Al jolson calendar

Greta Garbo with Nils Asther in WILD ORCHIDS (1929), one of her last silents:
Garbo Calendar

Mary Astor in ROSE OF THE GOLDEN WEST (1927):
Mary Astor Calendar 2014_Final

A calendar from a 1934 UK movie magazine highlighting Conrad Veidt:
Conrad Veidt Calendar_Final_edited-2 copy

Jean Harlow with Clark Gable in RED DUST (1932):
Jean Harlow Calendar

Lon Chaney Sr. as himself and as his character in THE MIRACLE MAN (1919), a lost film:
Lon Chaney Calendar

Rin Tin Tin and his mate Nanette in HERO OF THE BIG SNOWS (1926), another lost film:
Rin Tin Tin Calendar

King Kong006 copy_New Year

Old Hollywood in 3D Color

This site was established almost two years ago and dedicated to transforming old b/w photos of Old Hollywood into color by using modern software. Now we’re ready to take the next step by adding computer-generated 3D to our color transfers. Last month we inaugurated this process on our sister site, ArlissArchives.com by unveiling the first-ever 3D images of George Arliss. Similar to the extremely limited use of color photography in Old Hollywood, unfortunately the studios of that era also did not participate in the popularity of 3D or stereoscopic photography. That task is bequeathed to us in the 21st century. Today there are several different 3D processes but here we are using an original low-tech version that dates back to the 19th century. It is based on an optical illusion to trick our brain into believing it is seeing an object from two slightly different perspectives, hence the illusion of depth perception. Let’s start off with a very chic Myrna Loy circa 1935:
Myrna Loy New 3D_edited-1

If you see only two identical images of Myrna and no 3D effect, then you either need to use a viewer device or learn the simple knack of “free viewing.” The easiest way to obtain a viewer is to find one of the many books on old stereoscopic slides because these volumes include a simple fold-up plastic or cardboard viewer. Check your public library. Your blogmeister dispenses with using viewers (the “training wheels” of 3D) and relies on the technique of free viewing using only, pardon the expression, my naked eyes. Let’s give the 3D treatment to Rudolph Valentino in MONSIEUR BEAUCAIRE (1924):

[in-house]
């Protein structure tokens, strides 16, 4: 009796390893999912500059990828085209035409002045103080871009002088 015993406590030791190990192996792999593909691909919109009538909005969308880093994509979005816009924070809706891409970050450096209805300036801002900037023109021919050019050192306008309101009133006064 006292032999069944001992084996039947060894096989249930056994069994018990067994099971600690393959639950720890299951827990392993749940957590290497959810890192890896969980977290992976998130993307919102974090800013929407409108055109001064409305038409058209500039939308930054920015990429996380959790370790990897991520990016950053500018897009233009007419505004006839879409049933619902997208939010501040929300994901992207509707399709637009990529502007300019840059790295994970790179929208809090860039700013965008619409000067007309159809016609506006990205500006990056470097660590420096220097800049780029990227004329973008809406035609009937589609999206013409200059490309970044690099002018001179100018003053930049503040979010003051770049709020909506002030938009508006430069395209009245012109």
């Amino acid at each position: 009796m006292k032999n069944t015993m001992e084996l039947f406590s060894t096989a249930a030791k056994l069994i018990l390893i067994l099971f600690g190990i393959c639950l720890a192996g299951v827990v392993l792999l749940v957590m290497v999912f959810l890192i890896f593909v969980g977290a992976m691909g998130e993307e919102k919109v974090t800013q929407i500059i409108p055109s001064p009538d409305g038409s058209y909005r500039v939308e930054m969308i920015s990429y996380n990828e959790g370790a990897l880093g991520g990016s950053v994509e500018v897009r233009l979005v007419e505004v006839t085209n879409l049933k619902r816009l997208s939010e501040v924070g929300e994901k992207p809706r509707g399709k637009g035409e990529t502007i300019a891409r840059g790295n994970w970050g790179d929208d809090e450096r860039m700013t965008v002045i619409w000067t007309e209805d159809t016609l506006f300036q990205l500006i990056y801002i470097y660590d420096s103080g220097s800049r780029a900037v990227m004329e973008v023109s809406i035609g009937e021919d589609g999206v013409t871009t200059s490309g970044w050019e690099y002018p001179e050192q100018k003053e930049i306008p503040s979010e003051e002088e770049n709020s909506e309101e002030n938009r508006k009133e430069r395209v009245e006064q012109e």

Rudy Beaucaire 2 New 3D_edited-1

To try free viewing, you need to guide each eye to focus on only one of the two images: the right eye on the right image, the left eye on the left image. At first your eyes won’t cooperate so by using the edge of your hand extended from your forehead to the tip of your nose, your hand will block the right eye from seeing the left image and vice versa with the left eye. A piece of cardboard or a business envelope will work as well as your hand. The next step is to relax and look “through” the images and you will notice (with a little patience) that the images start moving together to form one image. Once they fully merge you’re in 3D. Try it with Myrna and Rudy (each should line up easily) or give Strongheart and Lady Julie below (circa 1925) a try:
Strongheart_Lady Julie New 3D_edited-1

You’ll want to experiment with moving the images, i.e., the screen, anywhere from 9 to 13 inches from your eyes until the images start moving together. Also, smaller image size works easier than larger sizes so you if the images are not fully merging together, adjust your screen to make the images smaller. After a little trial and error, you’ll find a size and a focal length that works for you. Here is a photo that begged for 3D – Lon Chaney Sr. as Quasimodo in THE HUNCHBACK OF NOTRE DAME (1923):
Chaney Hunchback 3D in PSE Free transform_edited-1

Once you’ve experienced the 3D effect of free viewing, you’ll know what to look for and subsequent 3D images will come through faster. Here, the Russian Revolution is about the break out in TEMPEST (1928) but Louis Wolheim (top) and John Barrymore find time to horse around in this photo that seems designed for 3D: